One thing about full-time RVing is the knowledge you gain through meeting many other people who have experienced the lifestyle for some time. Whether it is giving you a helping hand with a repair problem or having conversations about travel, you definitely benefit from the experience of others. We have been fortunate to meet several people who have extensively traveled the United States and Canada living the RV lifestyle. One consistent theme has been a universal admiration for Utah.
We got to experience that admiration firsthand as we traveled from Northern Arizona to Utah. As we left Williams, Arizona by way of Flagstaff, we left I-40 and ventured north up Route 89. We did not expect to have a ride with the fantastic scenery that we were gifted with almost the entire way. Our GPS had us leave Route 89 in Northern Arizona and crossover on Route 89A which took us on a visual adventure through the Kaibab National Forest north of the northern rim of the Grand Canyon.
The first junction of the roadway ran along the Vermillion Cliffs which are the first plateau which begin the series of plateaus making up the Grand Staircase. I had heard of the Grand Staircase, but naively thought that it was a monument-size formation. Instead, the staircase is a series of massive plateaus hundreds of miles wide building all the way through northern Arizona and across southern Utah.
The Vermillion Cliffs
The ride was a steady climb through the mountains across northern Arizona and eventually into southwestern Utah. At one juncture we found a rest area where I could add some fuel from the store that we carry with us for just this kind of circumstance. There was a stone observation area where we were able to view Zion National Park and the Grand Staircase Escalante from hundreds of miles away.
The distant view of Zion and The Grand Staircase Escalante
We finally made our way into Utah and enjoyed a consistent view of the mountains. The unique view presented colorful mountains striations below the snow-covered higher mountain ranges above and behind those vibrant colors. It sometimes becomes difficult to focus on driving when views as beautiful as these compete for your attention.
We found our RV park in Hurricane, Utah. We pulled into Willow Wind RV Park, which was situated directly behind the main thoroughfare in town. Once we turned off the main road, with heavy traffic and many retail stores and businesses, and turned into the park, we were in a different world. The park brags about being shielded from the busy road and lived up to that boast. We were suddenly in a very quiet, well-manicured, tree-lined environment that somehow was shielded from the noise and bustle of the busy street right in front of it.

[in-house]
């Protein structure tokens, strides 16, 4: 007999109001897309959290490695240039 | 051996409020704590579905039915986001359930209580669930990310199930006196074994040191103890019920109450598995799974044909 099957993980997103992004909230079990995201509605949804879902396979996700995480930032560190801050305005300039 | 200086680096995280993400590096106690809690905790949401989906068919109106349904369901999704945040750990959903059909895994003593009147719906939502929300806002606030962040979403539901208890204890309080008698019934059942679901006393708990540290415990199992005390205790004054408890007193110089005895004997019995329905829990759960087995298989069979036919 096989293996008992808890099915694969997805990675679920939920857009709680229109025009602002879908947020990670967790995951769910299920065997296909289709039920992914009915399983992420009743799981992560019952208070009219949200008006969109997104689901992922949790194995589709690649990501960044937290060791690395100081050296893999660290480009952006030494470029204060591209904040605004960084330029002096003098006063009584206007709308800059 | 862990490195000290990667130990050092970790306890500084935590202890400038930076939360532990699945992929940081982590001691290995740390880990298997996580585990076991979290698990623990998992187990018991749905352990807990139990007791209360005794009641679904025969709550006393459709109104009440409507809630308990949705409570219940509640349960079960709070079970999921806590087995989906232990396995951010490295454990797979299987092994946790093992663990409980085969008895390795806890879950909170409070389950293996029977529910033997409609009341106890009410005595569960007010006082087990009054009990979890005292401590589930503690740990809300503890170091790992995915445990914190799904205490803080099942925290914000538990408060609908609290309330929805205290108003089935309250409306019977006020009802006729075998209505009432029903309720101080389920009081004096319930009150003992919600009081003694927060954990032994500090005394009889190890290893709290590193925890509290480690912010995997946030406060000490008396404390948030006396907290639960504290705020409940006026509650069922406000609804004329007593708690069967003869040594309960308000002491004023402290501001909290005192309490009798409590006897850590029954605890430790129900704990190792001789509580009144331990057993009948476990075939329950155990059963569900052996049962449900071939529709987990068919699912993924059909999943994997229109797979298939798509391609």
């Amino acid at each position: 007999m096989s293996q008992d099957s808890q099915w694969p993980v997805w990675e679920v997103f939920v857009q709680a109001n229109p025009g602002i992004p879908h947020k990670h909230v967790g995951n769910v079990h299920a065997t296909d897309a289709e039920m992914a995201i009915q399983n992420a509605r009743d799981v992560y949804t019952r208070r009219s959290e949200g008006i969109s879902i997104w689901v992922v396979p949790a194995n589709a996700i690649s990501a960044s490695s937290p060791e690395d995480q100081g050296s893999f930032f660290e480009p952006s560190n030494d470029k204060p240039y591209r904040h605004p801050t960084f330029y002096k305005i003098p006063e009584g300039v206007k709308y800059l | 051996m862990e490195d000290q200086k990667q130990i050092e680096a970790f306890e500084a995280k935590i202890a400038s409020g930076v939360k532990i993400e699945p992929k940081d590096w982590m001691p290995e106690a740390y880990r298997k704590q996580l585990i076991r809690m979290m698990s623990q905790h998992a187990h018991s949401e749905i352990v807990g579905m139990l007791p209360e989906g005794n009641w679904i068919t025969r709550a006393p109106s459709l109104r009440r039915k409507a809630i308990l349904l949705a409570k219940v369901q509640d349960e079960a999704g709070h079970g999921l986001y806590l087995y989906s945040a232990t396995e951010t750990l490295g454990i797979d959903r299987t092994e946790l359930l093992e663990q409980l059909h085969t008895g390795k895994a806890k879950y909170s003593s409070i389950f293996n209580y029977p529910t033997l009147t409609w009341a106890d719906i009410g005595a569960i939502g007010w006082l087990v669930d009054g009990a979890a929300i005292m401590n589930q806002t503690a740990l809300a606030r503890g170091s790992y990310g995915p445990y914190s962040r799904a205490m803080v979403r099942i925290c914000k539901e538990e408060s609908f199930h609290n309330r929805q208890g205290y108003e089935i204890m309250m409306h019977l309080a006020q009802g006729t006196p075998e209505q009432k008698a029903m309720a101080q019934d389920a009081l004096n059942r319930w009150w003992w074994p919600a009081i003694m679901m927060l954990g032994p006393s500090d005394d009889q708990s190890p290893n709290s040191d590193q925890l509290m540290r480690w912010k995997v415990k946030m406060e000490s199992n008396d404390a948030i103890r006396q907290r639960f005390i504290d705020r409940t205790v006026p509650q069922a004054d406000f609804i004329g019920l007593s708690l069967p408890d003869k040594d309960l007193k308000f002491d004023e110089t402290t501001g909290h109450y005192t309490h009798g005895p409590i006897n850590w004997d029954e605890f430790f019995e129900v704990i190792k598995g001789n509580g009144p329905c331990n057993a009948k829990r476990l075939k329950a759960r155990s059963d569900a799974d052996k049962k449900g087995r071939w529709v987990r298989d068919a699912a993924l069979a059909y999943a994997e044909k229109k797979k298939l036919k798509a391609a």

We learned later that the natives of Hurricane strongly prefer the pronunciation “Hurrikin. It is a very nice town offering any kind of goods and services one would need. There is a very nice golf course that I unfortunately did not have time to enjoy, but I did enjoy the range which provided stunning views while I frustratingly tried to hit balls after a very long absence from that activity. The view almost made up for my ineptitude.
Hurricane was chosen as a stop for its proximity to Zion National Park.
We set out on a Monday morning to enjoy the park. The drive to the park was another series of tremendous views. As we got closer and entered the town of Springdale, we began to see signs for shuttles into the park. Springdale has a series of hotels and inns as well as restaurants and stores. We ignored the shuttle signs and drove into the park only to witness mass chaos at the visitor center. The parking lots were jammed with cars waiting to find a spot and hundreds of people waiting in lines for park shuttles. We drove through once and found no spots. On the second attempt through we came across a car leaving right across from the visitor center. I squeezed the truck into the spot and we went in to get some orientation to the park.
We have found that a review of the National Parks website at each park gives us a decent overview of important or popular sites and other features that we may want to experience, but hitting the visitor center allows you to speak to a ranger and ask questions of someone who really understands the park and its current conditions. We also began a tradition while in Canada last summer of collecting commemorative magnets from each significant site we visited and placing them on the refrigerator. We get the park magnets at the visitor center. At this point we are losing site of our refrigerator doors.
We could not get close to any person providing information at the visitor center. The crowds were too much. We also decided that we were not interested in waiting in lines for a shuttle. Our fear was that we would spend more hours waiting for shuttles in the park than we would seeing things. We made our way out of the parking lot with the idea that we would just drive through and make our own way through. We soon found out that we had chosen to visit during school vacation week in Utah just as we had hit the vacation week at the Grand Canyon the week before.
One of the main roads was closed to auto traffic due to the current conditions so we were forced to the road straight ahead of us. What was immediately apparent was the road was a steep and winding road with no guardrails that climbed a mountain onto the other side. We were not absolutely sure where it was going but there was no way to turn back that we had encountered for the first ten minutes or so although there was some traffic traveling in the opposite direction occasionally.